* As two currencies are involved in each transaction, the sum of shares in individual currencies will equal 200 percent.

** Including intra-eurozone payments

Miguel Otero-Iglesias is a senior analyst at Elcano Royal Institute and professor and research director of international political economy at the School of Politics, Economics and Global Affairs and the Center for the Governance of Change at IE University in Spain. In addition, Otero-Iglesias is senior research fellow at the EU-Asia Institute at ESSCA School of Management in France. His main research area is international money and finance.

Agustin Gonzalez-Agote is a junior researcher at the Center for the Governance of Change at IE University in Spain and a research assistant at Elcano Royal Institute. Gonzalez-Agote is also a freelance writer on issues related to central bank digital currencies (CBDCs) and distributed ledger technologies. His main area of research is international political economy.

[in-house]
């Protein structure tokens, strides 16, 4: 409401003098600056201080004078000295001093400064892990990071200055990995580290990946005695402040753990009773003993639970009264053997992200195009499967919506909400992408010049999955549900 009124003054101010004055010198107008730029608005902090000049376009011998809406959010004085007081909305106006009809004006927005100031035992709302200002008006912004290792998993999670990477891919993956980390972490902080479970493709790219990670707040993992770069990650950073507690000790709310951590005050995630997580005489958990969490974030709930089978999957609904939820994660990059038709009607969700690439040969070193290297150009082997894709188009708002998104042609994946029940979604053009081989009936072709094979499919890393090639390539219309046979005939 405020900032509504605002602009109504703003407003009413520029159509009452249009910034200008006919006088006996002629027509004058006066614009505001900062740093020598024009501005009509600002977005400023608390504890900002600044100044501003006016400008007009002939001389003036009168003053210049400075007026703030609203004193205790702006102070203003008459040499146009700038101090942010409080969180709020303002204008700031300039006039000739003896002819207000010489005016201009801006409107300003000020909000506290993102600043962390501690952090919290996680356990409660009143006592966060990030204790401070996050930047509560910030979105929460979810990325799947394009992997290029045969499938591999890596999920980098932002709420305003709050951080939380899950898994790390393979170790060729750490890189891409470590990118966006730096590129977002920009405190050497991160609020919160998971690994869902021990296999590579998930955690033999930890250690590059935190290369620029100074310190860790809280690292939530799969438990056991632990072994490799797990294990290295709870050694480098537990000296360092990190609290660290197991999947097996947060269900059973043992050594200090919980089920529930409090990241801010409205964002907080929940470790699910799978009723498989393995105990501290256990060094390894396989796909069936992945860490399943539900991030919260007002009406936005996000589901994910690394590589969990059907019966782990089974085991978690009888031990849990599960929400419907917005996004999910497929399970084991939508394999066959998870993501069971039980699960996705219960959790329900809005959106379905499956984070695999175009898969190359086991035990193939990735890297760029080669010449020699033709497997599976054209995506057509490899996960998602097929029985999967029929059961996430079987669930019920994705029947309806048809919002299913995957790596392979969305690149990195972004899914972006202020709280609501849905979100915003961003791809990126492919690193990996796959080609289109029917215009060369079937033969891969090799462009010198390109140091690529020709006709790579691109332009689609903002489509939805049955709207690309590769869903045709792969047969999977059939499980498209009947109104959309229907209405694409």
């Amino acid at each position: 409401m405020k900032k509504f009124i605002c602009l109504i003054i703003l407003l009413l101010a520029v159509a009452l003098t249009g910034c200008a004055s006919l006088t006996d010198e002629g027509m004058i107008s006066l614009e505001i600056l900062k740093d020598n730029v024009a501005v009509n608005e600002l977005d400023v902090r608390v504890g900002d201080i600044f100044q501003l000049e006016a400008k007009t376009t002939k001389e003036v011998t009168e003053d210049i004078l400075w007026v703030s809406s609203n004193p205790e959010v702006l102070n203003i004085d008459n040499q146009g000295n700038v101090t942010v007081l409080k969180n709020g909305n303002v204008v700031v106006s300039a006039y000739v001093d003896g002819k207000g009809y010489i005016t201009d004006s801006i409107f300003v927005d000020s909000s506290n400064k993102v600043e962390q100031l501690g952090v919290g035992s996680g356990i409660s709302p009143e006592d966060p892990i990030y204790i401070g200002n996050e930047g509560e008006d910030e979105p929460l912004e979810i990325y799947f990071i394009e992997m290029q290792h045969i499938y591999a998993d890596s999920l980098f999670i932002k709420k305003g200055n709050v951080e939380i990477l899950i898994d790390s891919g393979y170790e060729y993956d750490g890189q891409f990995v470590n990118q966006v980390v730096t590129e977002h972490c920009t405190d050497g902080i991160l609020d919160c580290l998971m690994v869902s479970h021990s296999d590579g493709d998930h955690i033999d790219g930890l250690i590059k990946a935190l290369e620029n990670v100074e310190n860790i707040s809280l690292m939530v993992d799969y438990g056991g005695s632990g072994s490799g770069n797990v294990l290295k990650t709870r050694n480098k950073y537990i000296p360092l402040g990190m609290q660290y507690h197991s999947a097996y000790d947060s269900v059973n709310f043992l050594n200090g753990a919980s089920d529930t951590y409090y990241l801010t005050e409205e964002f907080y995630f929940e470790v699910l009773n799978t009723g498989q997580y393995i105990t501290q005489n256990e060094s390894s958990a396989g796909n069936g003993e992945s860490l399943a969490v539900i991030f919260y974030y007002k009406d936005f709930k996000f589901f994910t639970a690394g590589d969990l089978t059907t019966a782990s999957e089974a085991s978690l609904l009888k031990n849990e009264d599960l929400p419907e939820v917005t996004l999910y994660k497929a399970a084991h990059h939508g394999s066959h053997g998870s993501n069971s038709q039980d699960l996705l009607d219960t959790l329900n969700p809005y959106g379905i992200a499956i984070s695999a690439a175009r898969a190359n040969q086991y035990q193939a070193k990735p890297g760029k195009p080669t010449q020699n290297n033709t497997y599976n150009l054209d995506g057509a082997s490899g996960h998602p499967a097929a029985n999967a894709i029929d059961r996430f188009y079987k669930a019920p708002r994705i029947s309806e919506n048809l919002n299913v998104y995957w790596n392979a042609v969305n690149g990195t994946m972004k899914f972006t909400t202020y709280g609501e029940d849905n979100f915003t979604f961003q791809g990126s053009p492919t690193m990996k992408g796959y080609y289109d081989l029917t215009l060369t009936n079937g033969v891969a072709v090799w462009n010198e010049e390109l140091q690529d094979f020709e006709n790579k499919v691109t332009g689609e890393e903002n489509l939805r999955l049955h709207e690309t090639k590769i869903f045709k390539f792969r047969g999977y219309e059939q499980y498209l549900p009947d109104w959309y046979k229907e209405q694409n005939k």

[post_title] => China’s RMB isn’t set to outpace the dollar in Latin America…yet [post_excerpt] => Miguel Otero-Iglesias and Agustin Gonzalez-Agote discuss China's currency internationalization ambitions in this guest blog post for the Inter-American Dialogue's Asia and Latin America Program. [post_status] => publish [comment_status] => closed [ping_status] => closed [post_password] => [post_name] => chinas-rmb-isnt-set-to-outpace-the-dollar-in-latin-americayet [to_ping] => [pinged] => [post_modified] => 2024-01-11 20:35:52 [post_modified_gmt] => 2024-01-11 20:35:52 [post_content_filtered] => [post_parent] => 0 [guid] => [menu_order] => 0 [post_type] => post [post_mime_type] => [comment_count] => 0 [filter] => raw ) [1] => WP_Post Object ( [ID] => 127028 [post_author] => 21 [post_date] => 2022-07-27 14:35:45 [post_date_gmt] => 2022-07-27 14:35:45 [post_content] =>